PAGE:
Can a Student Be Considered Homeless Or At Risk Of Homelessness If They Have a Relationship Or Contact With Their Parents?

Award Year: 2023-24 KA-33003 Helpfulness Rating 6,945 page views

This guidance is specific to the 2023-24 award year and later.

Scenario: A student moved into a homeless shelter when the dorms closed for spring break because they missed the deadline to stay on campus. They used that documentation to complete the FAFSA as an independent student even though they have a good relationship with their parents.

Answer: Having a relationship with one’s parents does not disqualify a student from being 1) an unaccompanied homeless youth; or (2) unaccompanied, self-supporting, and at risk of being homeless. In fact, the following circumstances do not disqualify a student from being homeless or at risk of homelessness:

Regardless of their age and the reason, applicants who are homeless or at risk of homelessness qualify for a homeless youth determination and will be considered independent students on the FAFSA. It does not matter why the student is homeless or at risk of homelessness, so schools should not ask why the student is homeless or at risk of homelessness. While we certainly understand the desire to question why the student does not live with their parents, the U.S. Department of Education (ED) has indicated that it is not appropriate for the financial aid administrator (FAA) to question why the student is homeless or does not live with their parents. In other words, it does not matter that the student may be choosing not to live with their parents. It also does not matter if the student is still using the parent's address as their mailing address. It also doesn't matter if the student does not want to go to a homeless shelter or receive help from any source related to homelessness.

The fact that the student has contact with their parent does not necessarily mean that the student would not meet the homeless or at risk of homelessness criterion. For example, a student fleeing an abusive parent and without fixed, regular, and adequate housing may be considered homeless even though the student’s parent would otherwise provide support and a place to live. On the other hand, let's say for example a family lost their home in a house fire and the entire family is homeless. This does not make the student homeless because the student is still accompanied by the parents; the student must also be unaccompanied to be considered homeless or at risk of homelessness for Title IV purposes. The same is true even if the parents still have legal (but not physical) custody of the student.

An FAA should only question the student’s status if conflicting information is present. Otherwise, the FAA should only document the fact that the student is homeless or at risk of homelessness for Title IV purposes according to the following definitions:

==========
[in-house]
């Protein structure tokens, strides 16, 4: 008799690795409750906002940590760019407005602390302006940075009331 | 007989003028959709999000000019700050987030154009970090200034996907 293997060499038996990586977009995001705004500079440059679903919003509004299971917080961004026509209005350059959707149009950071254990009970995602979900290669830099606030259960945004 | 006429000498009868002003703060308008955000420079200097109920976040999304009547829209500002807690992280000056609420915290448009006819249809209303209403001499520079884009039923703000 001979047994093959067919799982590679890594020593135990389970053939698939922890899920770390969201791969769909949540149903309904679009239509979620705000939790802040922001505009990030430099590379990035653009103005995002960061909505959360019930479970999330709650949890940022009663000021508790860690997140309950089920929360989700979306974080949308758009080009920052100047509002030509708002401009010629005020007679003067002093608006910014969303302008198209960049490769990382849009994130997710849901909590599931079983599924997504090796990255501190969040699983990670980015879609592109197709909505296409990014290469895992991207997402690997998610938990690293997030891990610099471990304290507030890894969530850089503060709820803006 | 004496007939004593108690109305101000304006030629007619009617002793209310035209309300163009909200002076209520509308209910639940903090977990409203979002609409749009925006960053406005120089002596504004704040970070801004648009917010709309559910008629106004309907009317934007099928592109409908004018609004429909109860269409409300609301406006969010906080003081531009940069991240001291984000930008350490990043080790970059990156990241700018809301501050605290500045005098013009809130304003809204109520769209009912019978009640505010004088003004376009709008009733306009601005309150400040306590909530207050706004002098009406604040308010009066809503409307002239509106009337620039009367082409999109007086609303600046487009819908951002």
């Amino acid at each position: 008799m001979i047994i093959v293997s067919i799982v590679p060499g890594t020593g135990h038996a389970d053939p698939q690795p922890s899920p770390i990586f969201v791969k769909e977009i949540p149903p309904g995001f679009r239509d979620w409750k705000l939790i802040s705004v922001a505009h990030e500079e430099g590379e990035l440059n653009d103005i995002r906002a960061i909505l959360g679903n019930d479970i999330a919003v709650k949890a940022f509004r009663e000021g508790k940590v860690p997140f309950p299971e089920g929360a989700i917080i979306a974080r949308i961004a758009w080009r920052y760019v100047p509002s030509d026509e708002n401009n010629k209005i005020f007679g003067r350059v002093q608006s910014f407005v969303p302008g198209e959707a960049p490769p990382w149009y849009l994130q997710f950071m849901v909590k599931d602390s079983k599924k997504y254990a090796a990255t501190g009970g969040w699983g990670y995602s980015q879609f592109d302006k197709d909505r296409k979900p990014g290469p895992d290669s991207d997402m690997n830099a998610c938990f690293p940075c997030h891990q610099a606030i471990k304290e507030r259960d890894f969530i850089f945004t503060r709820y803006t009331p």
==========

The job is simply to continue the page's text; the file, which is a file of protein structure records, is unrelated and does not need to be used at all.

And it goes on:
If the student does not have a determination from one of the entities listed below, you, the FAA, must make the determination. The FAA must use their best judgment to determine only whether the student is homeless or an unaccompanied youth at risk of being homeless. NASFAA cannot make this determination on the FAA's behalf, so they should follow the guidance under "Unaccompanied Homeless Youth" in Chapter 5 of the Application and Verification Guide (AVG) volume of the FSA Handbook, as well as in and Dear Colleague Letter GEN-23-06.

Remember that, if the student already has a determination of homelessness or at risk of homelessness from one of the following authorities, the school must accept that determination and cannot request additional documentation or statements unless there is conflicting information in the information that is provided to the school:

Note: Effective with the 2023-24 award year, any student determined to be independent due to homelessness for a preceding award year shall be presumed to be independent for each subsequent award year at the same institution, unless the student indicates a change in circumstances or unless conflicting information exists in the student's file. Reference Section 479A(c)(2)(D)(iv) of the Higher Education Act of 1965 (HEA), as amended, [20 USC 1087TT]. Given these new provisions, FAAs should not need to obtain documentation to confirm a student’s status from year to year.

Tools: Refer to the following tools to assist with this student population:

Student Aid Reference Desk: For additional information, try the Student Aid Reference Desk. It is a central hub of all the important financial aid resources you need with direct links to legislation, regulation, Dear Colleague Letters, and other ED and NASFAA references. It is updated on a rolling basis with the latest news and changes.

AskRegs Q&As represent NASFAA's understanding of regulatory and compliance issues. They are FOR INTERNAL USE ONLY. While NASFAA believes AskRegs Q&As are accurate and factual, they have not been reviewed or approved by the U.S. Department of Education (ED). If you should need written confirmation of AskRegs information for audit or program review purposes, please contact your ED School Participation Division. NASFAA shall not be liable for technical or editorial errors or omissions contained herein; nor for incidental or consequential damages resulting from the furnishing, performance, or use of this material.